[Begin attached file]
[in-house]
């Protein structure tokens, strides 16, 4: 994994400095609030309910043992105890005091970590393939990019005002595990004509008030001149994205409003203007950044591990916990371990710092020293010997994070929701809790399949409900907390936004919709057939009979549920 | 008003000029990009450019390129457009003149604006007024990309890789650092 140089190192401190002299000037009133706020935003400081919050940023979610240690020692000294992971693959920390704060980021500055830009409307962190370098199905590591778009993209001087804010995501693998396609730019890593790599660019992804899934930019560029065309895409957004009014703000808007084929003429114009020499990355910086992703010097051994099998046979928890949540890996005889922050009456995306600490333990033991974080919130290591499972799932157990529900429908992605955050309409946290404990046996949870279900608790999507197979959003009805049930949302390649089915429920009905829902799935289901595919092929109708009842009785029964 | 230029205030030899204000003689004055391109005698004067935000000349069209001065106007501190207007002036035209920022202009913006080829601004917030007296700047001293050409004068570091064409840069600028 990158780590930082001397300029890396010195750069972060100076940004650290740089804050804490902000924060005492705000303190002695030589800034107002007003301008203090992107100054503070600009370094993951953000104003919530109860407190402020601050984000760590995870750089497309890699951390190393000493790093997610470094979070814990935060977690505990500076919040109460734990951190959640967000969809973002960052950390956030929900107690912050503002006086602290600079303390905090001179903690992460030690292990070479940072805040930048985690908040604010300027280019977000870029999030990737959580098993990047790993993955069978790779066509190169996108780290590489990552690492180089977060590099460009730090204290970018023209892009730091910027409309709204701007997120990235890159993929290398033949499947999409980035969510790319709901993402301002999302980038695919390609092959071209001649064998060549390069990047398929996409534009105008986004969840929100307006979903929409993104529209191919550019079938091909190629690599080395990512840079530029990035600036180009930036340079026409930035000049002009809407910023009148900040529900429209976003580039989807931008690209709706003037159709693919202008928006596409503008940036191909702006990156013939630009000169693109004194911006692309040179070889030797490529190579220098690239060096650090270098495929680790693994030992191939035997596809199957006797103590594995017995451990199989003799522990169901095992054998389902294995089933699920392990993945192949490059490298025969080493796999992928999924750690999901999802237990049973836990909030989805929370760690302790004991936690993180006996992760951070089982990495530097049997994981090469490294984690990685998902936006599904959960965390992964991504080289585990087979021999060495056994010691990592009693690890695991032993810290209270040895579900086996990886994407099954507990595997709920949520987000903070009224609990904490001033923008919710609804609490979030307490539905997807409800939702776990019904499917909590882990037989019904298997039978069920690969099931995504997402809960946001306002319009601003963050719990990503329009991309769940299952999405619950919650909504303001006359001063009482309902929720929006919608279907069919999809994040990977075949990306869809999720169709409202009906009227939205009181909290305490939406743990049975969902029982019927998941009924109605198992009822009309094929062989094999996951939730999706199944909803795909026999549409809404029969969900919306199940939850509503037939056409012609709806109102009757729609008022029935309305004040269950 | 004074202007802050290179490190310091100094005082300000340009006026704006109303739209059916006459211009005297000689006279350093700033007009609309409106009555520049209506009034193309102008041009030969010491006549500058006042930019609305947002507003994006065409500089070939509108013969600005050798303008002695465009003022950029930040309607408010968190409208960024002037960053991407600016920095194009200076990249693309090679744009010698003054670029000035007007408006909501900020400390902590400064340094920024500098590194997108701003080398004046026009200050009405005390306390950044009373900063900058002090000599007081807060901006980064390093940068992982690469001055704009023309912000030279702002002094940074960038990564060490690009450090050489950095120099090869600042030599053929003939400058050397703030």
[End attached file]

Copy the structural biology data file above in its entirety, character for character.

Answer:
[in-house]
């Protein structure tokens, strides 16, 4: 994994400095609030309910043992105890005091970590393939990019005002595990004509008030001149994205409003203007950044591990916990371990710092020293010997994070929701809790399949409900907390936004919709057939009979549920 | 008003000029990009450019390129457009003149604006007024990309890789650092 140089190192401190002299000037009133706020935003400081919050940023979610240690020692000294992971693959920390704060980021500055830009409307962190370098199905590591778009993209001087804010995501693998396609730019890593790599660019992804899934930019560029065309895409957004009014703000808007084929003429114009020499990355910086992703010097051994099998046979928890949540890996005889922050009456995306600490333990033991974080919130290591499972799932157990529900429908992605955050309409946290404990046996949870279900608790999507197979959003009805049930949302390649089915429920009905829902799935289901595919092929109708009842009785029964 | 230029205030030899204000003689004055391109005698004067935000000349069209001065106007501190207007002036035209920022202009913006080829601004917030007296700047001293050409004068570091064409840069600028 990158780590930082001397300029890396010195750069972060100076940004650290740089804050804490902000924060005492705000303190002695030589800034107002007003301008203090992107100054503070600009370094993951953000104003919530109860407190402020601050984000760590995870750089497309890699951390190393000493790093997610470094979070814990935060977690505990500076919040109460734990951190959640967000969809973002960052950390956030929900107690912050503002006086602290600079303390905090001179903690992460030690292990070479940072805040930048985690908040604010300027280019977000870029999030990737959580098993990047790993993955069978790779066509190169996108780290590489990552690492180089977060590099460009730090204290970018023209892009730091910027409309709204701007997120990235890159993929290398033949499947999409980035969510790319709901993402301002999302980038695919390609092959071209001649064998060549390069990047398929996409534009105008986004969840929100307006979903929409993104529209191919550019079938091909190629690599080395990512840079530029990035600036180009930036340079026409930035000049002009809407910023009148900040529900429209976003580039989807931008690209709706003037159709693919202008928006596409503008940036191909702006990156013939630009000169693109004194911006692309040179070889030797490529190579220098690239060096650090270098495929680790693994030992191939035997596809199957006797103590594995017995451990199989003799522990169901095992054998389902294995089933699920392990993945192949490059490298025969080493796999992928999924750690999901999802237990049973836990909030989805929370760690302790004991936690993180006996992760951070089982990495530097049997994981090469490294984690990685998902936006599904959960965390992964991504080289585990087979021999060495056994010691990592009693690890695991032993810290209270040895579900086996990886994407099954507990595997709920949520987000903070009224609990904490001033923008919710609804609490979030307490539905997807409800939702776990019904499917909590882990037989019904298997039978069920690969099931995504997402809960946001306002319009601003963050719990990503329009991309769940299952999405619950919650909504303001006359001063009482309902929720929006919608279907069919999809994040990977075949990306869809999720169709409202009906009227939205009181909290305490939406743990049975969902029982019927998941009924109605198992009822009309094929062989094999996951939730999706199944909803795909026999549409809404029969969900919306199940939850509503037939056409012609709806109102009757729609008022029935309305004040269950 | 004074202007802050290179490190310091100094005082300000340009006026704006109303739209059916006459211009005297000689006279350093700033007009609309409106009555520049209506009034193309102008041009030969010491006549500058006042930019609305947002507003994006065409500089070939509108013969600005050798303008002695465009003022950029930040309607408010968190409208960024002037960053991407600016920095194009200076990249693309090679744009010698003054670029000035007007408006909501900020400390902590400064340094920024500098590194997108701003080398004046026009200050009405005390306390950044009373900063900058002090000599007081807060901006980064390093940068992982690469001055704009023309912000030279702002002094940074960038990564060490690009450090050489950095120099090869600042030599053929003939400058050397703030």